The Hollywoodization of gaming

The Hollywoodization of gaming

Summary: E3, the annual gaming industry conference, was in Los Angeles last week, and many celebrated the coming evolution of gaming from its core target audience (mostly young and male) to a new audience encompassing more age groups and genders. Driving this will be the power provided by the new gaming consoles, which will enable whole new levels of realism in game play.

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TOPICS: CXO
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E3, the annual gaming industry conference, was in Los Angeles last week, and many celebrated the coming evolution of gaming from its core target audience (mostly young and male) to a new audience encompassing more age groups and genders. Driving this will be the power provided by the new gaming consoles, which will enable whole new levels of realism in game play. This could open up whole new markets and turn gaming into an industry which rivals film production. Some game developers fear this "Hollywoodization" of the games industry, however, with its prohibitively high production budgets that could sideline companies with more shallow pockets.

Me, I could care less, though that might be a contrarian leftover of my 4 1/2 years living in Europe. If I had to count on my fingers the number of times I heard a European sniffily claim "Hollywood is incapable of making quality films," I'd be like some multi-tentacled monster from a 50s horror film. The statement became downright rust-colored given the enthusiasm with which those same individuals flocked to the next big budget release out of Hollywood.

People LIKE big budget productions. I don't hear many people complaining about the huge budget George Lucas spent on the final Star Wars installment. "The Incredibles" can't be done on a shoestring. Big budget films offer something people want, and that's clearly shown in the numbers of people who go to see these movies.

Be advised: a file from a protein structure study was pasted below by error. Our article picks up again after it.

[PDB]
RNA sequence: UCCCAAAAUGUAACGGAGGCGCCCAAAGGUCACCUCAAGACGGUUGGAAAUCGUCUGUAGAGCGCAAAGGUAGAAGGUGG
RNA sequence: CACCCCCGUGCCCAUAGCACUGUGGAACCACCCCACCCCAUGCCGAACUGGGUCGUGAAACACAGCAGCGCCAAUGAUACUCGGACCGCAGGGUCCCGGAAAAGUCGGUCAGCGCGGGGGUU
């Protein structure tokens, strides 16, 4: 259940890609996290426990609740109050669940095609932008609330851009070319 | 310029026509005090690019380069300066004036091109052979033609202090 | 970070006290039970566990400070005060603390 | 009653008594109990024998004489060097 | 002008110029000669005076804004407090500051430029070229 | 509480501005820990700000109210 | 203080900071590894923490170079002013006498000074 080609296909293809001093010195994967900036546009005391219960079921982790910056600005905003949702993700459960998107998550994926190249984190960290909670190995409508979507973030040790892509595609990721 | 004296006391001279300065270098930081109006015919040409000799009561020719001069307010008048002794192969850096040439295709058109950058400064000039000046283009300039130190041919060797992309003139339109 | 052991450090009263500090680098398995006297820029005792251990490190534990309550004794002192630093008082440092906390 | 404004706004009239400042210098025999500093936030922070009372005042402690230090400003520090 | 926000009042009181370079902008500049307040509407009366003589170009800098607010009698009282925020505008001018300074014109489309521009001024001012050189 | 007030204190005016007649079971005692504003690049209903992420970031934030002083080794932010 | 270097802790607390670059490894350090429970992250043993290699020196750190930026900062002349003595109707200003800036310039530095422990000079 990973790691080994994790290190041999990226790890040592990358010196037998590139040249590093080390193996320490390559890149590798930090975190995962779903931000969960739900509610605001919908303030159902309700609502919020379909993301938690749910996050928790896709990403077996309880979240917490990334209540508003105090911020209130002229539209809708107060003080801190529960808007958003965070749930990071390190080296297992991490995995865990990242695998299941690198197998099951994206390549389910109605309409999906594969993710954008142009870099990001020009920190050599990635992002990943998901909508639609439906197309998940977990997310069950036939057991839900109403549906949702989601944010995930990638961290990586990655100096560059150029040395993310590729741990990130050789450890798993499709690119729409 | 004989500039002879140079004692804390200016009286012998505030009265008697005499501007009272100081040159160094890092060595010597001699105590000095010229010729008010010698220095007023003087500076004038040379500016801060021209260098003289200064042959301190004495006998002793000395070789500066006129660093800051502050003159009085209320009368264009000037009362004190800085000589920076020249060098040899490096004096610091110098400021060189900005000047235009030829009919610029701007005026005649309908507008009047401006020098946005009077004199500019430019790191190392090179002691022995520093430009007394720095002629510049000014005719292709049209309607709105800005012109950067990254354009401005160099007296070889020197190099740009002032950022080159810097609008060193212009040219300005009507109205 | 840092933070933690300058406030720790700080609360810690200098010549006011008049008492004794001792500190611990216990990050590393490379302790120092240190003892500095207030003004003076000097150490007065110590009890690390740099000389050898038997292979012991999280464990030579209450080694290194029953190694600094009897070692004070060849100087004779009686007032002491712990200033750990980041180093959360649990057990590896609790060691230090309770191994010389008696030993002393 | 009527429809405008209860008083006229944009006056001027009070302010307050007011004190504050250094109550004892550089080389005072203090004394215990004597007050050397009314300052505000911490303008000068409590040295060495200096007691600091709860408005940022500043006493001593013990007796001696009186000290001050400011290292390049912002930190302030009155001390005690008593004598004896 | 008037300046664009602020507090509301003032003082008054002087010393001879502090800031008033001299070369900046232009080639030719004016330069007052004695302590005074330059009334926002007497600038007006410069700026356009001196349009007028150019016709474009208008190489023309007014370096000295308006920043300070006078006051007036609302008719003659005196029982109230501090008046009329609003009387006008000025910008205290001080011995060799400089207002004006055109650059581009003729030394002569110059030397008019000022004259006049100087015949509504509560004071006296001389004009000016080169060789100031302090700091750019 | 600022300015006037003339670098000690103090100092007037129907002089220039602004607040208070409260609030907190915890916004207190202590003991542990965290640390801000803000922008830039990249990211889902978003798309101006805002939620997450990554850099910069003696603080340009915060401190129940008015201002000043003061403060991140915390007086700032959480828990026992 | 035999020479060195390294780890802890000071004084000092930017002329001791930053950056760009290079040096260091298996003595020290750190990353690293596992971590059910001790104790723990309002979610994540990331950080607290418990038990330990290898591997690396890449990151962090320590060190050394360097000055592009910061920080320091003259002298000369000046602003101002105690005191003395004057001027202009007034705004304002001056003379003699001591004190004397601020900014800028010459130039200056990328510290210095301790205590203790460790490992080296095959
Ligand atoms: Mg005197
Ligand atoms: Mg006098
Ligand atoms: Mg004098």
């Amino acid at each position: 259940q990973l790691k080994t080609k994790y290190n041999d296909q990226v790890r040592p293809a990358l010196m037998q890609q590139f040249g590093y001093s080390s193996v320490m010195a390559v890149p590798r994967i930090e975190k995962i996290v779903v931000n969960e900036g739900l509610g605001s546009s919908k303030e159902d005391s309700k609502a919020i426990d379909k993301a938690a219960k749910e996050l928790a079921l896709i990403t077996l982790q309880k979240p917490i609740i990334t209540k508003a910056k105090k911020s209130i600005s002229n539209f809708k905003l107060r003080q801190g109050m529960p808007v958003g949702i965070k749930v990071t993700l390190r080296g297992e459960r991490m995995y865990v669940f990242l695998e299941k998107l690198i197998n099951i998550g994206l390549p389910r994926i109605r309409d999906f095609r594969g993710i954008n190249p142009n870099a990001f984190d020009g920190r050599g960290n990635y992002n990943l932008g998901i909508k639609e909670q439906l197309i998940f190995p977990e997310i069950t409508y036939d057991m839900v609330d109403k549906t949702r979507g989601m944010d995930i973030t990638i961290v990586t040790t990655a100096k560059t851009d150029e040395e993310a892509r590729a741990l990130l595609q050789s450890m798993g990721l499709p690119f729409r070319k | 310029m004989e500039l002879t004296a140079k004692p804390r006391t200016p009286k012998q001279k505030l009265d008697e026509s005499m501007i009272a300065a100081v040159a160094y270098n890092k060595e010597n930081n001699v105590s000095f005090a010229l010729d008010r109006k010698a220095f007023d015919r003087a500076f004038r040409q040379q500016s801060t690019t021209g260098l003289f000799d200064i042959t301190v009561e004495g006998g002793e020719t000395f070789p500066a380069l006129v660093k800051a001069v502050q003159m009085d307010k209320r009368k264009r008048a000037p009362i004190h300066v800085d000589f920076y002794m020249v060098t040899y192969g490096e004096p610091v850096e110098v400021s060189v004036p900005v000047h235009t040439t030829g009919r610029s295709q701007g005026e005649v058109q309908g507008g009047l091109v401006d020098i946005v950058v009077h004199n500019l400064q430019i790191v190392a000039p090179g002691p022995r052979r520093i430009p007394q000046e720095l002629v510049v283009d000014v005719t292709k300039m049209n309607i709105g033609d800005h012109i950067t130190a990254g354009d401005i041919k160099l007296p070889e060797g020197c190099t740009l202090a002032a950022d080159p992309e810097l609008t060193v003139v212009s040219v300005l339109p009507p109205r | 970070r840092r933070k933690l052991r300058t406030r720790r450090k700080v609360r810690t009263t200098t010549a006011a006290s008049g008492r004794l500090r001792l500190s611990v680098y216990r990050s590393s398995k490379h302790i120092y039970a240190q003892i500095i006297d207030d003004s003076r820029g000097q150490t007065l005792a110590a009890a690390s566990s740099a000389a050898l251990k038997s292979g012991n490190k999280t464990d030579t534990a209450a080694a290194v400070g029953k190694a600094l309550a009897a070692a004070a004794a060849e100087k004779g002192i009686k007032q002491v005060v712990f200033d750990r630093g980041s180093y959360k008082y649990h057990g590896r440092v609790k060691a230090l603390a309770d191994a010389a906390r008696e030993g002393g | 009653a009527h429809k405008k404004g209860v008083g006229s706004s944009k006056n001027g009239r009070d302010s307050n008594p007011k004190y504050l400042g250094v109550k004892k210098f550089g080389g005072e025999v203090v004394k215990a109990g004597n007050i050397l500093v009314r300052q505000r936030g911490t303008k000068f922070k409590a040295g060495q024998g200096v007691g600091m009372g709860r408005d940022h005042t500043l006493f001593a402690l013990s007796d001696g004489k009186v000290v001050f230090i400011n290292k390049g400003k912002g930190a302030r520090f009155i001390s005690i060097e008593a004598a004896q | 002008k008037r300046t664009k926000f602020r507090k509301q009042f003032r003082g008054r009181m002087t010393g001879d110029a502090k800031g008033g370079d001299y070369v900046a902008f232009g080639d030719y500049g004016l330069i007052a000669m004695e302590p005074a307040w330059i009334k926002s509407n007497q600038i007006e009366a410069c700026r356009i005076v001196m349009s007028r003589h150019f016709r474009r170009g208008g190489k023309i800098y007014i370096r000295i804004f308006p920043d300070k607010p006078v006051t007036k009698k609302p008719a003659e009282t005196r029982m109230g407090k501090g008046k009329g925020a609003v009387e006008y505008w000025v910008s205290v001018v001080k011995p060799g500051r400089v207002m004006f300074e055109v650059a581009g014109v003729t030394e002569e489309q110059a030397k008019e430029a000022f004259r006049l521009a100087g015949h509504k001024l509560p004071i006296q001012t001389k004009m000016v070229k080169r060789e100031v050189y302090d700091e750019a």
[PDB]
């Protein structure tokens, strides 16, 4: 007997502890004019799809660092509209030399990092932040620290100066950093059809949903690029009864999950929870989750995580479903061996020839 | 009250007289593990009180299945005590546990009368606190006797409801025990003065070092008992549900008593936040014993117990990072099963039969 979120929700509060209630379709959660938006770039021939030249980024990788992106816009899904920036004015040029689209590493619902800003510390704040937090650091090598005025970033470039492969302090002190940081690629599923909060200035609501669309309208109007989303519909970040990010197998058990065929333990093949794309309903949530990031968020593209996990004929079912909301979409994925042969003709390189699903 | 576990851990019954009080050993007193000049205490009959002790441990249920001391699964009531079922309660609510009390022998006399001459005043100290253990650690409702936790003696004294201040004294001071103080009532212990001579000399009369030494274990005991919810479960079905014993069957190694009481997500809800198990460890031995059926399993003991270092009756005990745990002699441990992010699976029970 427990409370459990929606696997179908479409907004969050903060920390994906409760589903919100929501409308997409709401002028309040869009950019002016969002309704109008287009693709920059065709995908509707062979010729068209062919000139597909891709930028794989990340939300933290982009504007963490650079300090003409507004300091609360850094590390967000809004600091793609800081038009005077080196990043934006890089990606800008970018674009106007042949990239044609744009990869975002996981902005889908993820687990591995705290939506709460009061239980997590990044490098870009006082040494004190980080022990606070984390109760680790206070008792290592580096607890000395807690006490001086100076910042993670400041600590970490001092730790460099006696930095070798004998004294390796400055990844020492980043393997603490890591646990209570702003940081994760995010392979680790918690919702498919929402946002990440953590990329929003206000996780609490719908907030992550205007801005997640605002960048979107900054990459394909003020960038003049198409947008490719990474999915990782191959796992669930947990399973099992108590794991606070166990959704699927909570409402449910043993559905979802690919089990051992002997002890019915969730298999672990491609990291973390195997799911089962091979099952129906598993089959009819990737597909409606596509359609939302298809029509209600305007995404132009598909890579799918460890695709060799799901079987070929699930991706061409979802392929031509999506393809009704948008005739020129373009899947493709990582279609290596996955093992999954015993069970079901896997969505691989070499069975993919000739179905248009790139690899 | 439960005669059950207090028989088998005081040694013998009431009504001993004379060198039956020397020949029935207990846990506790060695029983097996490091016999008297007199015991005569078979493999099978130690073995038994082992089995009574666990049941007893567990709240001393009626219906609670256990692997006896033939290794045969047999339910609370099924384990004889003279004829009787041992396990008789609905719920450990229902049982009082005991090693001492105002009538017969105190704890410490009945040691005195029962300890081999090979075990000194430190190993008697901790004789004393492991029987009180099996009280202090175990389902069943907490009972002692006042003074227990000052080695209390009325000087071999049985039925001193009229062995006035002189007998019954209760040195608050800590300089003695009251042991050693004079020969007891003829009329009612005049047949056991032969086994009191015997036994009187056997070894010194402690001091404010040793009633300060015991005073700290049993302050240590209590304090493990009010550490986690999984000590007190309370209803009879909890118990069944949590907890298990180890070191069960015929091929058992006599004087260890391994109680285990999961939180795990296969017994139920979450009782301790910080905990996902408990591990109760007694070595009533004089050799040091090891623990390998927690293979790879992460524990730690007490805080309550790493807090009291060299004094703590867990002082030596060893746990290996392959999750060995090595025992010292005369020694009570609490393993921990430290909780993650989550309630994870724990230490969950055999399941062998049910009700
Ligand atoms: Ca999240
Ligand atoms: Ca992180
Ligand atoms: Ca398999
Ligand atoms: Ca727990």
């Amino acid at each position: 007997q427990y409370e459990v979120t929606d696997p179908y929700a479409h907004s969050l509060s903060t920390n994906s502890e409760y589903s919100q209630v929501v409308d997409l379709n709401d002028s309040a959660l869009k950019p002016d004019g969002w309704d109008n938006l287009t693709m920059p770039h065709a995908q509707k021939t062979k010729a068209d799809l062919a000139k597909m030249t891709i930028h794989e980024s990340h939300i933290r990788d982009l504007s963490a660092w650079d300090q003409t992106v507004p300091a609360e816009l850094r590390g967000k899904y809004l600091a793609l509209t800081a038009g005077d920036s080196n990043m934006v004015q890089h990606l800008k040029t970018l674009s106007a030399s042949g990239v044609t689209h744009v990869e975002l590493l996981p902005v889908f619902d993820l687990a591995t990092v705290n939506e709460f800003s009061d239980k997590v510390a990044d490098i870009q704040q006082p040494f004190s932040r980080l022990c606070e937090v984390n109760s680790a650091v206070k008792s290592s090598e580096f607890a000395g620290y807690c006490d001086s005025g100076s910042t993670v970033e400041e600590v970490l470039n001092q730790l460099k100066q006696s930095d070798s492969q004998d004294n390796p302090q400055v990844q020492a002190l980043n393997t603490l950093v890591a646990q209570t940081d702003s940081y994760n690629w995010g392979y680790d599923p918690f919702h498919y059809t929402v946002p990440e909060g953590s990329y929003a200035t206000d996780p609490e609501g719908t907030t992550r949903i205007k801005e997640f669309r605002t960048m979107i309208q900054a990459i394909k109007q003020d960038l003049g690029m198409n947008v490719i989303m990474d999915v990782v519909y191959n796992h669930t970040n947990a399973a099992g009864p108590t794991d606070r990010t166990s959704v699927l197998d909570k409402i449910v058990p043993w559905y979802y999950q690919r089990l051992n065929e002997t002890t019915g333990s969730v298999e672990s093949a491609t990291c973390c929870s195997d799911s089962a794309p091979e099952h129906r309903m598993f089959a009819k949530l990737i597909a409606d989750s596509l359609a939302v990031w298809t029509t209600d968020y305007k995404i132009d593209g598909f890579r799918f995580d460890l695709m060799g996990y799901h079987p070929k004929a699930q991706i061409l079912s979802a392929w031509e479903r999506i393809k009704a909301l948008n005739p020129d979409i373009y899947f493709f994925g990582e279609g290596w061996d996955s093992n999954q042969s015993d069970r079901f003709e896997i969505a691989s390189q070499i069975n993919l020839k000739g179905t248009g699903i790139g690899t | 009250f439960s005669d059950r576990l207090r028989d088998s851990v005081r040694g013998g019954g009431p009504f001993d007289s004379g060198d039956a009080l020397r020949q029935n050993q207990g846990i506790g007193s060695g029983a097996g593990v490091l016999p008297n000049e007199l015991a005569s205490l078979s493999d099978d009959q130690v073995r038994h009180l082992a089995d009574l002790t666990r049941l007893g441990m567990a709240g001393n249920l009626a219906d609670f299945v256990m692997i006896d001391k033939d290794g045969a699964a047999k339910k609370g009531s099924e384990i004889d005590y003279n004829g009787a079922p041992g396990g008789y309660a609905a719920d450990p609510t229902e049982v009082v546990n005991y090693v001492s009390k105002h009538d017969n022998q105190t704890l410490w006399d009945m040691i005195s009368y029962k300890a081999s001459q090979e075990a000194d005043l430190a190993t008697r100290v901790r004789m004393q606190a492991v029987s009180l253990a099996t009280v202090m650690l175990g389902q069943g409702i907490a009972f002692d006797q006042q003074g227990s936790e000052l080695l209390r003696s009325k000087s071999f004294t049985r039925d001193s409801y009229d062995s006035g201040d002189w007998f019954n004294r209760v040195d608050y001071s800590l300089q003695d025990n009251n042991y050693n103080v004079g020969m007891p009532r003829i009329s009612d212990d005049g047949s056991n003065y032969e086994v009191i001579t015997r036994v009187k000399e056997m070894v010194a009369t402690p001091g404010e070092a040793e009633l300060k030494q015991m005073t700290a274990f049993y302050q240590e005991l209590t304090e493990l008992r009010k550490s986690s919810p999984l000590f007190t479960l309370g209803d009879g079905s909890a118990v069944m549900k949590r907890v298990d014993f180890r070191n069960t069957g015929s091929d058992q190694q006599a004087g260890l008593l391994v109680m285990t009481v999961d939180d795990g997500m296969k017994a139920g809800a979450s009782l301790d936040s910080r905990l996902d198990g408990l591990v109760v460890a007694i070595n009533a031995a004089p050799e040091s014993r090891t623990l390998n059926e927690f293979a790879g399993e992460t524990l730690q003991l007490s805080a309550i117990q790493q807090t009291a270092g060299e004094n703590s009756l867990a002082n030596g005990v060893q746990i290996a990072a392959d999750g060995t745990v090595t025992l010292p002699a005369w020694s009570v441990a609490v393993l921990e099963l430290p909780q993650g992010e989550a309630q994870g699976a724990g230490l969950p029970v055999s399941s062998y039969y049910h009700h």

The same will apply to big budget video games. That $40 million game of the future might mean that smaller studios can't offer anything comparable, but that doesn't make that $40 million game any less spectacular. If people don't like those high-budget games, people won't buy them. That's unlikely, though, which is why the gaming industry is approaching the arrival of the new game consoles with some trepidation.

Industries change as they mature. Michael Dell might have started his business out of his garage, but don't believe you can do the same thing in 2005. It takes a LOT more money to enter industries with a well-developed market for a product. Gaming has reached that point, and that will involve change.

Small players can still play with the big boys. They just have to be truly innovative and offer something that big brand names, with their profit orientation and the risk aversion that can come from that, can't manage. Lower budget films come out all the time, and pull an audience by offering something different. "28 Days Later," "Shaun of the Dead," and "Blair Witch" all managed that in the film world (my choice of examples probably provides hints as to my film interests). The same will apply in gaming.

Topic: CXO

John Carroll

About John Carroll

John Carroll has delivered his opinion on ZDNet since the last millennium. Since May 2008, he is no longer a Microsoft employee. He is currently working at a unified messaging-related startup.

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  • That is probably true...

    But there is a distinction to be drawn. The market you're talking about appears mostly to be the console market. That is an entirely different animal than the PC. Independant developers are pretty rare in console and are going to be even more rare. Most developers for consoles are part of larger corporations like EA, Microsoft, or Sony. Games are going to be more expensive to produce. There is speculation that the price point for most games on the next generation will be up 10 to 15 dollars.

    PC game development doesn't have the same barriers to entry. No massively inflated developer kit prices, etc. Engine liscensing can be great for taking some of the costs out of development, as well, which appears to be more common on the PC. Though I could certainly be wrong. Plus there are cheap ways to put games out like Flash and web and so forth. The PC is pretty much the only place to make it as a small studio without major funding. Well, there is the cell phone too. It seems rediculous to me, but there is money to be made there.

    But back to your point, you're probably right to a point. Console gaming is growing closer to being 'hollywoodized.' However its been like that for a long time. It isn't that new, its only just getting more obvious. And like movies, most of it IS crap.
    Zinoron
  • What about Counter-strike?

    John,

    Remember how big of a budget game half-life was? In the end, people only bought it for counter-strike which did come out of the garage.

    Often times, creativity isn't proportional to budget. There will always be the Michael Dells of the world that will challenge the status quo and rise out of nowhere.
    george_ou